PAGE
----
When it comes to character design, Joe Madureira can do no wrong. His chunky skull-encrusted warriors are a feast for the eyes, and that feast is what grabbed me about Battle Chasers: Nightwar. Based on the hit 90s Wildstorm comic, this Kickstarted turn-based JRPG brings the style in spades. The five heroes you may or may not remember depending on your age bracket crash-land on an island and quickly find themselves embroiled in the plot of an evil necromancer and her army of wolfmen. Playing out as a very traditional JRPG, there are repeatable dungeons, a weapon crafting system, and even a few secret bosses. Over the course of the game’s long running time, players will have a lot of turn-based combat to enjoy. In many ways, this is exactly what the original backers of the game wanted, which makes Battle Chasers: Nightwar both a boon for hardcore fans and a hard sell for many others.
Don’t get me wrong, Battle Chasers is anything but a throwback. It has an in-depth combat system and brings plenty of new ideas to the table. During battles, using basic attacks will build up “Overcharge”, which serves as an excess supply of mana that drains after the fight is over. This encourages players to always be using their best moves rather than button mashing through fodder enemies on the way to the big baddie at the end. Characters still do have a limited mana pool to tap into for each dungeon when they’re out of Overcharge, so it felt like a smart update of an old strategy. Combined with the full restore characters receive after gaining a level, I never really found myself wanting for the missing mana recovery options.
I was also never wanting for choice when it came to combat. Each of the main cast has a host of attacks to choose from, and you don’t have to pick and choose between them as you gain levels and progress. This opens up the strategy of the game immensely, and fights between even leveled characters are dynamic and interesting even when you’re just up against common enemies. Better yet, the ultimate attacks (complete with Final Fantasy summon-esque cutscenes) operate outside of the normal attack considerations and instead rely on a constantly refilling meter. You can use quick and powerful attacks for a bit of meter or load up for unlockable screen clearing finishers with a full meter. It’s a bit of fighting game fun in your turn-based RPG and adds to the already deep combat.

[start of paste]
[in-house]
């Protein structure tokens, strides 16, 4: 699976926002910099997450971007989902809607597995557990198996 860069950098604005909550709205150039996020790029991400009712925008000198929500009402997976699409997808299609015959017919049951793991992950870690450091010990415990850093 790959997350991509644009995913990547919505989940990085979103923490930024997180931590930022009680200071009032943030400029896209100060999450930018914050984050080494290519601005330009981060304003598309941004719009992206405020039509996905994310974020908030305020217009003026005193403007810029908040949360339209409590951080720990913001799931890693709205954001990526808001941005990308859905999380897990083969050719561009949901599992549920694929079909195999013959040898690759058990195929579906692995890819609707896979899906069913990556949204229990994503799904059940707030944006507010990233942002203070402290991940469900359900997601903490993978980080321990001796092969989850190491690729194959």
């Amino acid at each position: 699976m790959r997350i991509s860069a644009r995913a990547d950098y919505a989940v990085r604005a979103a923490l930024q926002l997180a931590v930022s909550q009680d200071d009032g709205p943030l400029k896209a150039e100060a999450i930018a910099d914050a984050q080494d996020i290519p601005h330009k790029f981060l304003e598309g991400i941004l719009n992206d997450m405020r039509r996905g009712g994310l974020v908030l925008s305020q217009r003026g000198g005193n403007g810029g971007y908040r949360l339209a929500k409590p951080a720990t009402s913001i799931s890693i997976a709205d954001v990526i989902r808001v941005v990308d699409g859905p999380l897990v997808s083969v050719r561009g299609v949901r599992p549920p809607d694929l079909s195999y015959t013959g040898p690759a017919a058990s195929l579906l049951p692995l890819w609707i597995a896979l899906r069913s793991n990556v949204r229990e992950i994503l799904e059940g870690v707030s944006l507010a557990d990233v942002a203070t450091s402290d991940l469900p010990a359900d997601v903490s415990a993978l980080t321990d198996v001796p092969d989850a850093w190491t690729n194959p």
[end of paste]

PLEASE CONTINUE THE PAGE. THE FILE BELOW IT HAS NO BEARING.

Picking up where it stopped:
To add even more genre nods to the mix, every dungeon is randomized every time you enter it, with the idea being that you’ll never have the same experience twice. However, the final product buckles a bit when trying to implement that idea. Roguelikes work so well because the random maps cycle through a huge list of challenges that only repeat occasionally in an ideal situation. Battle Chasers‘ dungeons feature the same puzzle rooms in each randomization. So, instead of being able to enjoyable grind through levels without feeling the repetition, you get all the disadvantages of playing through the same level over and over with that added bonus of always being lost in a new maze of interconnected rooms.
Yes, if the title of this piece didn’t already give it away to you, there is plenty of grinding to do in Battle Chasers if you want to progress. Once you ease in with the first few dungeons, the game throws a huge difficulty spike at you that almost requires going back to the level you just beat at a higher difficulty setting. Want to go back to an earlier dungeon and try it on Legendary for variety’s sake? Too bad! Characters are quickly leveled past the point where enemies from anywhere but the area you’re in give meaningful XP.
Of course, you might want to go back to earlier dungeons with the party members you didn’t use earlier since they aren’t automatically leveled up with the rest of the party. Battle Chasers pretty much forces you to choose a single team and abandon half the roster or play through the same content a bunch of times over and over just to maintain everyone’s competency. As someone who doesn’t play JRPGs all that regularly, I understand that this is traditionally how these games go, but the extreme repetition feels like padding from the outside looking in. The combat is such a fun remix of a stale formula, and I’m disappointed that the developers didn’t try their hand at those same types of changes when mapping out the game’s structure.
For all the problems I have with it, anyone who is down for the grind is rewarded handsomely. I can’t mention enough how pretty this game looks both during battles and the all too brief animated cutscenes. Each character has voice acting for most of their lines, with euphonious tones that pretty much match what I imagined when reading the comics years ago. In addition, each new character, shopkeep, and enemy you encounter is just a joy to look at. There are little visual flairs that demanded further study, and I was always engaged by the presentation on display.
In the end, I found Battle Chasers: Nightwar to be a great game for a very specific group of people that I happen to be outside of. If you’re all in for hours and hours of working through rats and slimes to get to the good stuff, then there’s a lot to love. The game is generous with varied loot drops and has a pair of full crafting systems to dive into. If you’re bored of dungeon crawling, you can challenge yourself in arena battles or seek out some minimal alternate activities. However, the keyword is minimal, and the game just doesn’t have enough variety in its side content to justify the walls constantly being thrown at players who’d rather only experience a dungeon once.